Not bringing work home can be a hard one for many- especially for those of us in the helping profession. But it’s actually not that difficult if you implement something very important… the word starts with a “B“… think about it. We teach, or try to teach, our clients about this all the time. Yes, you guessed it. Boundaries.

Boundaries at Work

First and foremost, you have to know where and when work ends, and the non-therapist you begins. We have to define our boundaries but first must establish our “plot lines.” There has to be a clear and concise way to measure when you’re off the clock and when you’re on the clock.

I understand that for many, being “on-call” is non-negotiable where you work. It becomes much more difficult to identify the plot lines when you’re required to bring work home. But even being on call must have some parameters too. For the rest of us not on call 24/7 this should be easier.

Types of Work Boundaries

Let’s start off with a few ways to identify how to create boundaries between work life and home life. Let’s take a look at logistical, time-oriented and emotional and mental boundaries with work.

Logistical boundaries with Work.

Identify the process of the work you are supposed to be completing. You are one person, capable of completing only one person’s worth of tasks.

Take some time to answer the following questions:

  • Who can you collaborate with to help with your daily workload?
  • Is your situation of being overwhelmed chronic or temporary?
  • Has your Director/manager giving you ample time to complete the duties expected within any given workday?
  • What duties are most important to complete each day?
  • Are you duties outlined in your job description?

Time-oriented Boundaries Work

There are only 24 hours in one day- 16 of which you spend awake. You cannot be expected to be on “work time” all hours of every day.

Take some time to answer the following questions:

  • What time did you get into work this morning/afternoon?
  • What time are you supposed to get off?
  • How many hours are you expected to work this week?
  • Did you take a lunch or break today?
  • What are roles do you play outside of work (parent/spouse/sibling/adult child, etc)? How important are those role(s) to you?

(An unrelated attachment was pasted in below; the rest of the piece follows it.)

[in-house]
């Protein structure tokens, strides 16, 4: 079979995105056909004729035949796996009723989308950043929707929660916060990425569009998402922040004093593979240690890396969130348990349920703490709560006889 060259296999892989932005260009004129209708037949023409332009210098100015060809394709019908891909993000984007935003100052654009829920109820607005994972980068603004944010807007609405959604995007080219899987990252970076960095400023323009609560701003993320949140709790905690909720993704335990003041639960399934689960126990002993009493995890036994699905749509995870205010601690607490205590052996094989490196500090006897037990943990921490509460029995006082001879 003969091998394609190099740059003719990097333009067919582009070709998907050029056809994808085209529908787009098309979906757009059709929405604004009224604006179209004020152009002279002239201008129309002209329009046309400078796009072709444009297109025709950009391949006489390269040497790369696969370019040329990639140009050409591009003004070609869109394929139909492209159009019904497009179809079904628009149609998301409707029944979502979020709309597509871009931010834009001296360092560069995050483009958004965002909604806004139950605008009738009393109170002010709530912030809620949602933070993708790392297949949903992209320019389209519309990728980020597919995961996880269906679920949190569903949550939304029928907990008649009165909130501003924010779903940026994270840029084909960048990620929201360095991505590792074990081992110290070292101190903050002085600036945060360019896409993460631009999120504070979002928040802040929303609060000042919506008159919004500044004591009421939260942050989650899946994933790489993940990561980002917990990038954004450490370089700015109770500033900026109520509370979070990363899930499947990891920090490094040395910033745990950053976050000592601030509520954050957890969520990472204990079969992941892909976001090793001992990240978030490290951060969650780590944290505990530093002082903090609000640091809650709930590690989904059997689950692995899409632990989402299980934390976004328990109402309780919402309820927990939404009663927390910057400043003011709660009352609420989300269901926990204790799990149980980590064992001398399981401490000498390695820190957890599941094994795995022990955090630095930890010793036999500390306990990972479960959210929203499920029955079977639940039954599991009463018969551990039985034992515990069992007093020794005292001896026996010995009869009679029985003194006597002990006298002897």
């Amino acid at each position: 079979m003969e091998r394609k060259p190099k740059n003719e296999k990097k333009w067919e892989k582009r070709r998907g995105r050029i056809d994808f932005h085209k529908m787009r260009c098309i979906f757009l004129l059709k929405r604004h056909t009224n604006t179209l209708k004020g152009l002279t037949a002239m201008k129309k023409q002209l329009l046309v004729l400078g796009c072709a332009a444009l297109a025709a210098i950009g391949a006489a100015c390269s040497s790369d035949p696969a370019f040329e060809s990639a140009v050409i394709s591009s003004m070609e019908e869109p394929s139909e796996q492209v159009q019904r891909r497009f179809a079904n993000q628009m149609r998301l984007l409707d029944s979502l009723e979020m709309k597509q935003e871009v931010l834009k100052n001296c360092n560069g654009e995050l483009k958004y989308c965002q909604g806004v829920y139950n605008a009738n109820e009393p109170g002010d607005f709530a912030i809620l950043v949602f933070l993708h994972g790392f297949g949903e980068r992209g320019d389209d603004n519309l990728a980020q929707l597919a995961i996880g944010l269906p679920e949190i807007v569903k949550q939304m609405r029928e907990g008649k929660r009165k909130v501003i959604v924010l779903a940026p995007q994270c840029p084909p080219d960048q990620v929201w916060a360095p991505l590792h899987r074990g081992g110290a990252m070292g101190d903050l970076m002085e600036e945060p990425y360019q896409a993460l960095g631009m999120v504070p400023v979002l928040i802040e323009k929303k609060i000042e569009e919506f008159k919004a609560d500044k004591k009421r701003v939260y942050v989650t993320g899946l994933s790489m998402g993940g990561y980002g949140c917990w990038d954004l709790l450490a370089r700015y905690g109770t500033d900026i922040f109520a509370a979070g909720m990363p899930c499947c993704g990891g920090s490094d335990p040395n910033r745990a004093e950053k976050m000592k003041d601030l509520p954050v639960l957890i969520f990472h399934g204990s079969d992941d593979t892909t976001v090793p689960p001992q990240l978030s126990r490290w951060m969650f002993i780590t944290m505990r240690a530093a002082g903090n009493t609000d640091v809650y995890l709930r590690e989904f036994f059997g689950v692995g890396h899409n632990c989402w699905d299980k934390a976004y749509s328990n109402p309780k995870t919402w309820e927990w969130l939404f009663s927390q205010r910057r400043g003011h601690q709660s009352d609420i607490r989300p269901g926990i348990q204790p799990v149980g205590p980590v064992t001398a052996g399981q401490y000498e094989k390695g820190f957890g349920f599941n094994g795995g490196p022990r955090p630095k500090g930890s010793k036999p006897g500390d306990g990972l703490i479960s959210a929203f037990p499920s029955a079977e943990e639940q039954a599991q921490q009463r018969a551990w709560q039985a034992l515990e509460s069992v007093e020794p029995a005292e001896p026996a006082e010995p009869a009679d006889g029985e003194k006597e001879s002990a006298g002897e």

Emotional and Mental boundaries with Work.

The actual work you do is emotionally and mentally exhausting. By the time you get off work each day you found yourself completely depleted and disconnected from others and the world around you.

The following questions can help you determine if this is an area for emotional and mental boundaries improvement:

  • What have I done this week for self-care?
  • Do I need to talk to a mental health professional to get some extra support to work this out?
  • What coping skills have I attempted to apply to shift my mindset from work to home?
  • Am I bringing Work home?
  • If I continue working this way, is it sustainable for my mental health?

If you find yourself feeling overwhelmed and uncertain if the job you have is sustainable, chances are something needs to change. Your boundaries may need to be re-evaluated and your priorities differently managed. There are labor laws prohibiting excessive working so take this seriously.

Talk with your counselor about what that could be. If you need a referral for counseling services, talk to your colleagues, look online, or get guidance from our sister practice

The truth is we’re all guilty of it at some point in time or another. Whether you’re working in the mental health profession or not, it can be very difficult to separate yourself from work and home life which can cause a lack of harmony. Before you begin effectively implementing boundaries with work, you first must identify what your plot lines are.